Rocket Science: 50 Flying, Floating, Flipping, Spinning Gadgets Kids Create Themselves

Overview

Blast off into the wacky world of gadgets!

Have you ever wondered what makes airplanes fly, how boats float, or why your doorbell works?
* Would you like to build your own flying, floating, diving, spinning, howling, scooting objects?
* Are you looking for a terrific science project that moves?

If you answered "Yes!" to any of these questions, then Rocket Science is for you. ...

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Overview

Blast off into the wacky world of gadgets!

Have you ever wondered what makes airplanes fly, how boats float, or why your doorbell works?
* Would you like to build your own flying, floating, diving, spinning, howling, scooting objects?
* Are you looking for a terrific science project that moves?

If you answered "Yes!" to any of these questions, then Rocket Science is for you. It shows you the science behind how things work by teaching you how to build a rocket boat, kaleidoscope, mousetrap car, stethoscope, compass, fruit-powered battery, and lots of other wonderful gizmos. All of the projects are safe and easy to make out of stuff you can find around your house.

This amazing book covers a wide variety of science topics, including mechanics, air power, water power, electricity, magnetism, chemistry, acoustics, and optics.

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Editorial Reviews

Children's Literature - Uma Krishnaswami
The subtitle of this book is a long one, but very descriptive of the contents: 50 Flying Floating, Flipping, Spinning Gadgets Kids Create Themselves. I could stop right here because that pretty well sums it up, but I won't, because this book was so much fun to read. Or perhaps I should say it was really very hard to read, because I wanted to stop and try out one of Wiese's "gadgets" for myself. So if you know a kid who wants to know why something works the way it does, or who's looking for a science fair project that's, shall we say, a little more dynamic than the rest, this book might be just what you need. Directions are simple and clear, with cautionary advice on getting adult help when needed. A glossary and index are included.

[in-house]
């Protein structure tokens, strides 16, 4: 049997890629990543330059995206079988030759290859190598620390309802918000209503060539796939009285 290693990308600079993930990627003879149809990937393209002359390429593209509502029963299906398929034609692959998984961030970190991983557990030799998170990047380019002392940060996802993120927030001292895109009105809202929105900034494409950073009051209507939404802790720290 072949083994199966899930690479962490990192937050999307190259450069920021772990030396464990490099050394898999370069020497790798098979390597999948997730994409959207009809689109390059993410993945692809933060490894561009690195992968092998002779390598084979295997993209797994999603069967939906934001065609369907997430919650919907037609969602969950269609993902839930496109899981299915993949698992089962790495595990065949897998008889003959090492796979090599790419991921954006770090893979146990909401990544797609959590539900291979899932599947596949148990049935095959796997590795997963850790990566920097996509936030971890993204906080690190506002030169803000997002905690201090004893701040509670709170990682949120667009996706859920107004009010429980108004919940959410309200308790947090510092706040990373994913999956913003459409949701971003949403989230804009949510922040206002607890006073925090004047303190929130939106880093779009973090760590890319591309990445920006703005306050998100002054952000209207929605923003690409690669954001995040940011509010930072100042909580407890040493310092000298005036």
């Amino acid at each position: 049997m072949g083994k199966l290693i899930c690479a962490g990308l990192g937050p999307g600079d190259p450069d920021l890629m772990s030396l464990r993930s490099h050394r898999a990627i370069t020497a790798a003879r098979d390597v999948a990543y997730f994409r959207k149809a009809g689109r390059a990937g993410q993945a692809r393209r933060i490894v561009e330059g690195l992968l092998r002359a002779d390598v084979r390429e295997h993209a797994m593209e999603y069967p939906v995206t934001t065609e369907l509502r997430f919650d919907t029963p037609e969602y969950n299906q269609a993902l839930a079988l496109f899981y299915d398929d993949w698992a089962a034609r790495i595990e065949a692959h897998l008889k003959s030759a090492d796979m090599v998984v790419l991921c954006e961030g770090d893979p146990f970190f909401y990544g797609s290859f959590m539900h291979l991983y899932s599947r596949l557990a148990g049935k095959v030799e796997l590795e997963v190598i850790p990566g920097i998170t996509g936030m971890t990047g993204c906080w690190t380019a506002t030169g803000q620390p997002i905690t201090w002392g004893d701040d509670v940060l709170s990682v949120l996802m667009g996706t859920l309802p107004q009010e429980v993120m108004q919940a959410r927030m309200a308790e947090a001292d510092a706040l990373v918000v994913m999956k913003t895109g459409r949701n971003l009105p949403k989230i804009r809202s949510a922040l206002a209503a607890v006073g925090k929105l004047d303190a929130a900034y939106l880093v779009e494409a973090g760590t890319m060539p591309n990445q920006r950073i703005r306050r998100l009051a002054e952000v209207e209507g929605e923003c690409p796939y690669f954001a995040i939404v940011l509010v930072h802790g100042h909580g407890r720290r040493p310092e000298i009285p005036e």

School Library Journal
Gr 3-7-The projects in this collection are not particularly exciting, but they work, and kids will learn from them. They are grouped into seven general areas: mechanics, air power, water power, electricity, chemistry, sound, and sight. Each experiment includes a list of materials and clear instructions. Adult help is required for more than half, but most often for simple preparations (cutting wire, hammering a nail). Black-and-white cartoonstyle drawings illustrate how things should look; when more detail is needed, simple diagrams are added. The explanation sections that follow each group of related activities are particularly useful. The author describes what should have happened and why and also suggests how to explore the topic further. Many of the items (e.g., periscope, water rocket, air pump) can be found in other sources, but often without the expanded discussion offered here. The title might mislead readers, since only four of the projects actually resemble rockets, but the others are still interesting enough to intrigue children and introduce science in a way that they'll understand and remember.Steven Engelfried, West Linn Public Library, OR
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Product Details

  • ISBN-13: 9780471113577
  • Publisher: Wiley
  • Publication date: 9/15/1995
  • Edition number: 1
  • Pages: 128
  • Sales rank: 1,395,866
  • Age range: 9 - 12 Years
  • Product dimensions: 7.03 (w) x 9.96 (h) x 0.34 (d)

Meet the Author

JIM WIESE (British Columbia, Canada) is a science teacher and an educational coordinator for nonprofit organizations. He is the author of the popular kids' science-activities book Roller Coaster Science and several science schoolbooks.

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Table of Contents

Mechanically Inclined: Using Mechanics to Make Minimachines.

You've Got the Power: Using Air Power to Make Great Gadgets.

Water, Water Everywhere: Using Water Power to Make Wonderful Inventions.

Don't Be Shocked If You're Attracted to These Activities: Using Electricity and Magnetism to Make Amazing Devices.

Great Chemistry: Using Chemistry to Make Cool Creations.

Strings and Things: Using Acoustics to Build Dynamite Devices.

Lighten Up!

Using Optics to Create Fantastic Fun.

Glossary.

Index.

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Sort by: Showing 1 Customer Reviews
  • Anonymous

    Posted October 10, 2011

    Highly Recommended

    I bought this book last year for my 10-year old nephew as a Christmas gift. My sister informed me later that he is slowly making his way through the book, making amazing things. He now has a door bell for his bedroom! The instructions are easy to follow and a lot of fun. My family ended up using the book before we gave it to my nephew because of the instructions for making a musical instrument. My second-grade son needed to make an instrument for class and the one they showed in this book was exactly what he wanted.

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